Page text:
|Publication number||US7101477 B1|
|Application number||US 11/224,778|
|Publication date||Sep 5, 2006|
|Filing date||Sep 13, 2005|
|Priority date||Sep 13, 2005|
|Also published as||DE102006042256A1|
|Publication number||11224778, 224778, US 7101477 B1, US 7101477B1, US-B1-7101477, US7101477 B1, US7101477B1|
|Inventors||Frank M. Willis, Clyde L. Machamer|
|Original Assignee||Agilent Technologies, Inc.|
|Export Citation||BiBTeX, EndNote, RefMan|
|Patent Citations (11), Referenced by (20), Classifications (9), Legal Events (2)|
|External Links: USPTO, USPTO Assignment, Espacenet|
High performance liquid chromatography (HPLC) is a process by which one or more compounds from a chemical mixture may be separated and identified. A transport liquid, for example a solvent, is pumped under high pressure through a column of packing medium, and a sample of the chemical mixture to be analyzed is injected into the column. As the sample passes through the column with the liquid, the different compounds, each one having a different affinity for the packing medium, move through the column at different speeds. Those compounds having greater affinity for the packing material move more slowly through the column than those having less affinity, and this speed differential results in the compounds being separated from one another as they pass through the column.
The transport liquid with the separated compounds exits the column and passes through a detector, which identifies the molecules, for example by spectrophotometric absorbance measurements. A two dimensional plot of the detector measurements against elution time or volume, known as a chromatogram, may be made, and from the chromatogram the compounds may be identified.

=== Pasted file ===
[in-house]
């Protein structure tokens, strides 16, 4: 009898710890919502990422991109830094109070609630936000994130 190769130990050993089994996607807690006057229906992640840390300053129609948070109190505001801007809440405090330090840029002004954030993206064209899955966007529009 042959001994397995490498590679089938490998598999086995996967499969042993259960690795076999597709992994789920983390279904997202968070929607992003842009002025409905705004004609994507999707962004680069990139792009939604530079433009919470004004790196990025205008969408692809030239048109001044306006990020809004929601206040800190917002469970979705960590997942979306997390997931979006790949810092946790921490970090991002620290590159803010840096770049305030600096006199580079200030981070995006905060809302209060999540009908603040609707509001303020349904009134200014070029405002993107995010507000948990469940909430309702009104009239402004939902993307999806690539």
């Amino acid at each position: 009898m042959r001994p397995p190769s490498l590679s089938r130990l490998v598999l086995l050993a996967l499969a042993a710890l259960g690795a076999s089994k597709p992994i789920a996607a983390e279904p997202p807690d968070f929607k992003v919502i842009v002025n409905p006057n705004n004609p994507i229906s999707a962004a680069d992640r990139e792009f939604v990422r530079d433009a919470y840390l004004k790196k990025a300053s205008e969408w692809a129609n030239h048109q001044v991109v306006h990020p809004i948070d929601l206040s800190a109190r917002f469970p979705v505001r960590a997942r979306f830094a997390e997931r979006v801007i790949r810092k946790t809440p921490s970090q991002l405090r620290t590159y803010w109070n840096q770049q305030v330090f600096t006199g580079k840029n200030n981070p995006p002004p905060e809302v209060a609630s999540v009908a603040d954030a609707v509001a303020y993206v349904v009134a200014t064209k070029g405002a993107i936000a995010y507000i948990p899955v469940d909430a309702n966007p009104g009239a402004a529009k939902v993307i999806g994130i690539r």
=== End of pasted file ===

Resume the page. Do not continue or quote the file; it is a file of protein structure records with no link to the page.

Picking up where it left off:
For each compound, the chromatogram displays a separate curve or “peak”. Effective separation of the compounds by the column is advantageous because it provides for measurements yielding well defined peaks having sharp maxima inflection points and narrow base widths, allowing excellent resolution and reliable identification of the mixture constituents. Broad peaks, caused by poor column performance, are undesirable as they may allow minor components of the mixture to be masked by major components and go unidentified.
Columns for HPLC typically comprise high strength stainless steel tubes packed under high pressure with packing media comprising, for example, silane derivatized silica spheres having a diameter less than 20 microns. The packing media is held within the tube by sintered stainless steel frits. The frits are porous and allow the transport liquid and the sample to pass through the tube. It is advantageous to press the frits into the bore of the tube with an interference fit to prevent the packing material from escaping past the frits. Threaded end fittings are positioned at opposite ends of the tube. The end fittings keep the frits within the bore, compress the packing media to help maintain its hydraulic orientation, and are adapted to receive standard fittings from capillary tubes for connecting the column to a chromatograph.
Dead space within a column should be avoided because it allows mixing of the transport liquid and the sample that degrades the column performance. This manifests itself as a broadening of the peaks and a concomitant decrease the resolving capability of the HPLC apparatus.